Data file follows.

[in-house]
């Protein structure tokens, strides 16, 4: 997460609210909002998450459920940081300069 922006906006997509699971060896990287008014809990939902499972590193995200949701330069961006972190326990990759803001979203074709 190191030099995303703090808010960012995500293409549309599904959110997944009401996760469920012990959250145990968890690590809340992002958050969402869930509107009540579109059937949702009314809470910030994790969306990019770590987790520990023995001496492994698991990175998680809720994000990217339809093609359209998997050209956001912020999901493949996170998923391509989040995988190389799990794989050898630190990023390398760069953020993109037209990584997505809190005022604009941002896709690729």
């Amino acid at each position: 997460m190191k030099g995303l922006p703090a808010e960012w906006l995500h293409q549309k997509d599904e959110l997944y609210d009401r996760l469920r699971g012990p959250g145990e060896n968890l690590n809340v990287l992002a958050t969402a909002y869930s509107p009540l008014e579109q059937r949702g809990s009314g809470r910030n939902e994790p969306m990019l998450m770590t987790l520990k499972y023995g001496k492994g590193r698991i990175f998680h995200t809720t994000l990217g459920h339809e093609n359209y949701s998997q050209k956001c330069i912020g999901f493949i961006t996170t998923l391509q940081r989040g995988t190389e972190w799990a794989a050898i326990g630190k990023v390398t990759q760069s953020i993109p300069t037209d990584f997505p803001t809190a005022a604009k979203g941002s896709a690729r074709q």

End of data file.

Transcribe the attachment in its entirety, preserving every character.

[in-house]
């Protein structure tokens, strides 16, 4: 997460609210909002998450459920940081300069 922006906006997509699971060896990287008014809990939902499972590193995200949701330069961006972190326990990759803001979203074709 190191030099995303703090808010960012995500293409549309599904959110997944009401996760469920012990959250145990968890690590809340992002958050969402869930509107009540579109059937949702009314809470910030994790969306990019770590987790520990023995001496492994698991990175998680809720994000990217339809093609359209998997050209956001912020999901493949996170998923391509989040995988190389799990794989050898630190990023390398760069953020993109037209990584997505809190005022604009941002896709690729």
């Amino acid at each position: 997460m190191k030099g995303l922006p703090a808010e960012w906006l995500h293409q549309k997509d599904e959110l997944y609210d009401r996760l469920r699971g012990p959250g145990e060896n968890l690590n809340v990287l992002a958050t969402a909002y869930s509107p009540l008014e579109q059937r949702g809990s009314g809470r910030n939902e994790p969306m990019l998450m770590t987790l520990k499972y023995g001496k492994g590193r698991i990175f998680h995200t809720t994000l990217g459920h339809e093609n359209y949701s998997q050209k956001c330069i912020g999901f493949i961006t996170t998923l391509q940081r989040g995988t190389e972190w799990a794989a050898i326990g630190k990023v390398t990759q760069s953020i993109p300069t037209d990584f997505p803001t809190a005022a604009k979203g941002s896709a690729r074709q």